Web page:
With Bayer AG’s proposed $66 billion purchase of Monsanto Co., the company that invented Aspirin is poised to take on one of the world’s biggest corporate headaches. A potential cure: dropping the Monsanto name.
The German drug and chemical conglomerate is considering that move to avoid sullying its reputation, according to people familiar with internal discussions at Bayer who asked not to be named because the talks are private. No decision has been made, and Bayer’s managers will have some time to think: thanks to antitrust reviews in some 30 jurisdictions worldwide, the purchase isn’t likely to be completed before late 2017.
Even if the deal goes through as proposed, merging the two companies into the world’s top maker of seeds and crop chemicals will be a challenge. Bayer will need to integrate a company known for making the herbicide Agent Orange for use in the Vietnam War and tangling with environmental groups over genetically-modified crops.
One possibility would be to market Monsanto products such as seed corn and Roundup herbicide under the Bayer CropScience name, said Joachim Kregel, who represents independent investors at the German shareholder association SdK. Though Bayer has also faced criticism from environmentalists, it’s perhaps best known as the company that brought Aspirin to market, in 1899. In May, it topped a ranking of the world’s most reputable pharmaceutical brands from the Reputation Institute, a marketing consultancy.
“If anyone can do it, it’s Bayer,” Kregel said.
In an interview with Bloomberg TV last week, Monsanto Chief Executive Officer Hugh Grant signaled he’s open to a change.
“I’ve been very flexible,” Grant said after the deal was announced on Sept. 14. “The key is less about the name and more about the products developed.”
At a question-and-answer session with Grant, Bayer Chief Executive Officer Werner Baumann said there’s an opportunity for the companies to jointly “get beyond this image and reputation thing” by building on the trust Bayer enjoys in Europe.
Environmentalists have campaigned against the deal since talks were first disclosed in May, with celebrities such as Mark Ruffalo and Bianca Jagger tweeting in opposition. Opponents have argued that combining the companies will drive up prices for farmers and increase the spread of genetically-modified seeds. Bayer and Monsanto counter that combining will leave them better able to research new products to help farmers produce more food. U.S. regulators say food from genetically engineered plants is as safe as that from non-genetically engineered sources. The European Union also has approved GMO products for sale.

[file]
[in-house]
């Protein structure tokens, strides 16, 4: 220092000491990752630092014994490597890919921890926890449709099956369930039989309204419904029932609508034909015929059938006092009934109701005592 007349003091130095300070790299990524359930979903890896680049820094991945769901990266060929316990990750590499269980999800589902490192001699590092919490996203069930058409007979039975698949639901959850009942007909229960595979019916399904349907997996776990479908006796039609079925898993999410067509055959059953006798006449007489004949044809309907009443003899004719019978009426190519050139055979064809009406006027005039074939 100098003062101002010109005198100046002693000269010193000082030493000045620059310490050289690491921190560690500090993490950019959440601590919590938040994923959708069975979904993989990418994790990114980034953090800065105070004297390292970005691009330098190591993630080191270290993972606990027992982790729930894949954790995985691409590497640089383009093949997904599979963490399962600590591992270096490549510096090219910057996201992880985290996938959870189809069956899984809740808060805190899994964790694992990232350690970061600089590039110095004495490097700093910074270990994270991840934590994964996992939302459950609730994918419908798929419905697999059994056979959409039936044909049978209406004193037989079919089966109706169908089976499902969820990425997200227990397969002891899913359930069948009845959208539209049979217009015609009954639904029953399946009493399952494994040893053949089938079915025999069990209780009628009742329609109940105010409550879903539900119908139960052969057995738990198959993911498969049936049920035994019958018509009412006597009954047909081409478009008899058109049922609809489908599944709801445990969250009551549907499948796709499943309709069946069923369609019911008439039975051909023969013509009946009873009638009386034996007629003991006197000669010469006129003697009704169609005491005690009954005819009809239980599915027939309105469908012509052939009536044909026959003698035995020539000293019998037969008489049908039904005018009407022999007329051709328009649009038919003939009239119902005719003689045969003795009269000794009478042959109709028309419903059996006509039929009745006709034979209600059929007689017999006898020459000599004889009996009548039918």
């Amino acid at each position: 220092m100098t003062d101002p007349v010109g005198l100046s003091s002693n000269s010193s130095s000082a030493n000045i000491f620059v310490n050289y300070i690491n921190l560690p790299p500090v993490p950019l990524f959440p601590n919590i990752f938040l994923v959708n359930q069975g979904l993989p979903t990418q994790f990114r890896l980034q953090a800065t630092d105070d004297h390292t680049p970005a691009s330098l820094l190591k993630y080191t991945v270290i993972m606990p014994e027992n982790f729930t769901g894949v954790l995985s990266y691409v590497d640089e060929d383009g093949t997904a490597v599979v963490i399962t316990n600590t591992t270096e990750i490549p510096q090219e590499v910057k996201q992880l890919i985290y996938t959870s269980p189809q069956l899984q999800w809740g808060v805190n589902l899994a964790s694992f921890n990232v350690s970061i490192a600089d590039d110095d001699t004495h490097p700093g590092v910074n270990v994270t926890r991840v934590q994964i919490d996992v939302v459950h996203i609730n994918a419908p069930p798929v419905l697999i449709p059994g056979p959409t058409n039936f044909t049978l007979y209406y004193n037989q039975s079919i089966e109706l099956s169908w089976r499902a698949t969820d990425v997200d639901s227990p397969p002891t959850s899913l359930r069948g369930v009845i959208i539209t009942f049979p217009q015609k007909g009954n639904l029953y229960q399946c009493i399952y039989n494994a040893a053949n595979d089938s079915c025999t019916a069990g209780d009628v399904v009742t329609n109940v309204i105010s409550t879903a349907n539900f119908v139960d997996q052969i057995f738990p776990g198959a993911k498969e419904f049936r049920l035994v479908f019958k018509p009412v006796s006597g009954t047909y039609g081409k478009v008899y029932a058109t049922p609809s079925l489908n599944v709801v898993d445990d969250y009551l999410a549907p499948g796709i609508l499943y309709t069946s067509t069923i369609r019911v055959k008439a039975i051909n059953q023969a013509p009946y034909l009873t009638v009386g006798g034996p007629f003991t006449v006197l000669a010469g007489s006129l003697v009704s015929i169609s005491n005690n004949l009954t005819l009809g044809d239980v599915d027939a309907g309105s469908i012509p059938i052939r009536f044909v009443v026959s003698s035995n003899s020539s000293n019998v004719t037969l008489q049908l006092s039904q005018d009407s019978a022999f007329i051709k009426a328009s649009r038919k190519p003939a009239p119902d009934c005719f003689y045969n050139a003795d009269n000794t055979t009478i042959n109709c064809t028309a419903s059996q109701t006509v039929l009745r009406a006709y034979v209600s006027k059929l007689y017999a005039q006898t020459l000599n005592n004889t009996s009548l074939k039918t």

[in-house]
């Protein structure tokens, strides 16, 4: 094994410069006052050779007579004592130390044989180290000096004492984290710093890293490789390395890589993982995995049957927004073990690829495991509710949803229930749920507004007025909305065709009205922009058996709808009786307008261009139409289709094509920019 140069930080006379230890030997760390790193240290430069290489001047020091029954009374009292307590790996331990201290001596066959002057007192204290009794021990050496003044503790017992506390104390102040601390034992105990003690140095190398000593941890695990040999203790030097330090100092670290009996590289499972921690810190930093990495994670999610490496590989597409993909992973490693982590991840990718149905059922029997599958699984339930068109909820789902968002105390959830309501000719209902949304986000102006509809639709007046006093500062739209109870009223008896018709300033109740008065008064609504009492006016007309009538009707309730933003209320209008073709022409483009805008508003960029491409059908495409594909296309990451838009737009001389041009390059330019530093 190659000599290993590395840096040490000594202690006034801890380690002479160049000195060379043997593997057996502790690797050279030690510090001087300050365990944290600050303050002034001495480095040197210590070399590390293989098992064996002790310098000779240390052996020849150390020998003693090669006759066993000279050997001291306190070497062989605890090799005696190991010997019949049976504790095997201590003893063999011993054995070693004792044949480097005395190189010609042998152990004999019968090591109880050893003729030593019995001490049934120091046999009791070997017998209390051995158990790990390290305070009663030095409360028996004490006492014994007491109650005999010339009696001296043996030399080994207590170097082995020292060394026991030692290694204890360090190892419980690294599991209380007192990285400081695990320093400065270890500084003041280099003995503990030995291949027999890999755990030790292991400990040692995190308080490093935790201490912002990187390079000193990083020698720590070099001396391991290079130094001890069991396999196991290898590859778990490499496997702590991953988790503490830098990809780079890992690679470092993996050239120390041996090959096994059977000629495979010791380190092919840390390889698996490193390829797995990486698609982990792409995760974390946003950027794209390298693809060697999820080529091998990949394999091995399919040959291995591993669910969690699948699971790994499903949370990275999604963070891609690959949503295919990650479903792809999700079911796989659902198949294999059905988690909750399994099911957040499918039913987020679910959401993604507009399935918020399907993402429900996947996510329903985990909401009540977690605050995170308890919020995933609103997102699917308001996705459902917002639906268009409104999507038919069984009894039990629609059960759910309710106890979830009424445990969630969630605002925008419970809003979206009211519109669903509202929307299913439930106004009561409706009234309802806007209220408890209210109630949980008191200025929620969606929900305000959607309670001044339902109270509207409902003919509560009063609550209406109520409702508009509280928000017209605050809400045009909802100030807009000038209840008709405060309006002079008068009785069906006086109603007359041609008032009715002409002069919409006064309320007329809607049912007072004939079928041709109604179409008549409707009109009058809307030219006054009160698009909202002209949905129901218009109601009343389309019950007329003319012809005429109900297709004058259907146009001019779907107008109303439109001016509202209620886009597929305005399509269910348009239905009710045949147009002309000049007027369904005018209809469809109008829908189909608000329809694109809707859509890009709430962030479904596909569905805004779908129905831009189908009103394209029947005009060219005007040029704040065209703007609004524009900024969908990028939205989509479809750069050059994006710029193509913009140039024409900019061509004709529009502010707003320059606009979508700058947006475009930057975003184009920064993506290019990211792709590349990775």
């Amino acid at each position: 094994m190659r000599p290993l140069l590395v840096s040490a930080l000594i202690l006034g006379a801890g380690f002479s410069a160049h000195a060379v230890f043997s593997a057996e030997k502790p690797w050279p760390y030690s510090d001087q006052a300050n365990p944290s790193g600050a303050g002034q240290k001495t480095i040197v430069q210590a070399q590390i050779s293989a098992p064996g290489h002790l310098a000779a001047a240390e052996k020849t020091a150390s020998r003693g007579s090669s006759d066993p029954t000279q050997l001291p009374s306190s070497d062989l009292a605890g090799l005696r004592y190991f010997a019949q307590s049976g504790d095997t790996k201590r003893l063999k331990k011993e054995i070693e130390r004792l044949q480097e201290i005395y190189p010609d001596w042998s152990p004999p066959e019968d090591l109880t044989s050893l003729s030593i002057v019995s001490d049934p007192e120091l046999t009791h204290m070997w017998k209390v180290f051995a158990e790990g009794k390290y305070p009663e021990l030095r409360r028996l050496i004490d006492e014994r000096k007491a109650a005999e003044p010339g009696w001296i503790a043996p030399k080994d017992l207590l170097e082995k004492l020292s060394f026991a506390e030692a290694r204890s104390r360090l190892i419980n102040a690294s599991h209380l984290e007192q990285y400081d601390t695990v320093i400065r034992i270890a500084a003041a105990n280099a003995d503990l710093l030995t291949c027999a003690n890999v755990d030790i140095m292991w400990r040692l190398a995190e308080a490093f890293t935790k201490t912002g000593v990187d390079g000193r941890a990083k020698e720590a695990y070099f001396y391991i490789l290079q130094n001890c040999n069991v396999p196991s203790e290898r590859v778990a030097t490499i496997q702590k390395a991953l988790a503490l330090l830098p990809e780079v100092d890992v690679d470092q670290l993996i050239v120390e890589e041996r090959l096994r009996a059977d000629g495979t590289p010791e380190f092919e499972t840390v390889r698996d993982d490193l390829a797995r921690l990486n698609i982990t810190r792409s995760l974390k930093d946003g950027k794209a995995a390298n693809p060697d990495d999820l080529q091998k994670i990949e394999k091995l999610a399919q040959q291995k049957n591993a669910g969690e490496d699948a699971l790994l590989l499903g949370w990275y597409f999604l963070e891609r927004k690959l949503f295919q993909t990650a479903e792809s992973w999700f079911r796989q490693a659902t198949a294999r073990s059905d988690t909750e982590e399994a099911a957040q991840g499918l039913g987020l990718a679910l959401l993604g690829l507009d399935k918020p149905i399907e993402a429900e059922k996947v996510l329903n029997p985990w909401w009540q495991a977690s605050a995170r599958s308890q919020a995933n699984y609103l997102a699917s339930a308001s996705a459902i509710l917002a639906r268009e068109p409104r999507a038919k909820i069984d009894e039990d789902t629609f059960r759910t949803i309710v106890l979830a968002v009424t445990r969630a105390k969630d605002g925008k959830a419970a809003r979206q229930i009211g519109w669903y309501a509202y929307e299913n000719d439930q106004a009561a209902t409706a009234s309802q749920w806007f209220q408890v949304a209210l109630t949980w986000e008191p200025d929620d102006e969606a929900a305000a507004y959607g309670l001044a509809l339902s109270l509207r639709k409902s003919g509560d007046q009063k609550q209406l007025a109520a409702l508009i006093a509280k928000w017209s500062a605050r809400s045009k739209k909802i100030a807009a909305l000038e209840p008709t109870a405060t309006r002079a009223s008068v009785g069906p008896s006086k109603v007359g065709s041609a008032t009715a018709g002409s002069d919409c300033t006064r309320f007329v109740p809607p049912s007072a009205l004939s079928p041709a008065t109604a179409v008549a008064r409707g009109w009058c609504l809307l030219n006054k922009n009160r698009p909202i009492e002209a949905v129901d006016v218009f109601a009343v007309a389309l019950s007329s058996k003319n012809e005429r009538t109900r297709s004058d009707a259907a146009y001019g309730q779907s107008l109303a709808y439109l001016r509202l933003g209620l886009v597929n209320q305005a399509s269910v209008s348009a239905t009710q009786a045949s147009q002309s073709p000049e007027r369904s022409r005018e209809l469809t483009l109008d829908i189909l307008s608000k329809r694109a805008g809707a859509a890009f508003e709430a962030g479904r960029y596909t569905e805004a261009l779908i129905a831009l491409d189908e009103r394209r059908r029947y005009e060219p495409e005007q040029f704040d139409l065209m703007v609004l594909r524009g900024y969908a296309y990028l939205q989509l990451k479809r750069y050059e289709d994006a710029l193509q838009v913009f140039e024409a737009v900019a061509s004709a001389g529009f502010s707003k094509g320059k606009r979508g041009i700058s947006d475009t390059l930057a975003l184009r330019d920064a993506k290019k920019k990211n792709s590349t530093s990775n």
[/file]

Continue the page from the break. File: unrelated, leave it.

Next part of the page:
The U.S. Senate Judiciary Committee will take a first look at the Bayer-Monsanto deal on Tuesday in a hearing on mergers in the agriculture industry. The proposed purchase comes after a pending deal between Dow Chemical Co. and DuPont Co. and China National Chemical Corp.’s planned takeover of Syngenta AG.
Also on Tuesday, Bayer told analysts and investors that it plans to boost the return on sales in the agriculture business to 30 percent in the third year after the deal is closed, from 27 percent in 2015. On Wednesday, Germany’s Green Party plans to raise antitrust and reputation concerns over the Bayer-Monsanto deal at a session of parliament in Berlin.
Bayer is no stranger to controversy. In 2011, the company paid $750 million to settle lawsuits that claimed a strain of its genetically-modified rice had tainted other crops; Bayer said that it had acted responsibly in handling the biotech rice, but wanted to resolve the litigation so it could move forward. Environmentalists have called on it to stop selling any GM seeds.
In 2013, Greenpeace activists climbed to the roof of the Cologne convention center -- where Bayer was holding its annual shareholder meeting -- to hang a banner accusing the company of killing bees with its pesticides. Bayer says bee-colony losses can be attributed to a range of factors, including agriculture and crop management.
Further back in its corporate history, the company was part of I.G. Farbenindustrie AG, a Nazi-era conglomerate that used slave labor and made Zyklon B, the gas used to kill millions at Hitler’s death camps. In 1995, a top Bayer executive apologized for I.G. Farben’s role in the Holocaust.
The Monsanto deal will give Bayer the opportunity to redeem a tarnished brand and highlight the benefits of the company’s products, said Marc Tuengler, chief of DSW, a German association that advises small investors on proxy votes.
“With the right signals, the right decisions, Bayer can show what will be changed,” Tuengler said. “Monsanto has a better chance of improving its reputation under Bayer’s roof.”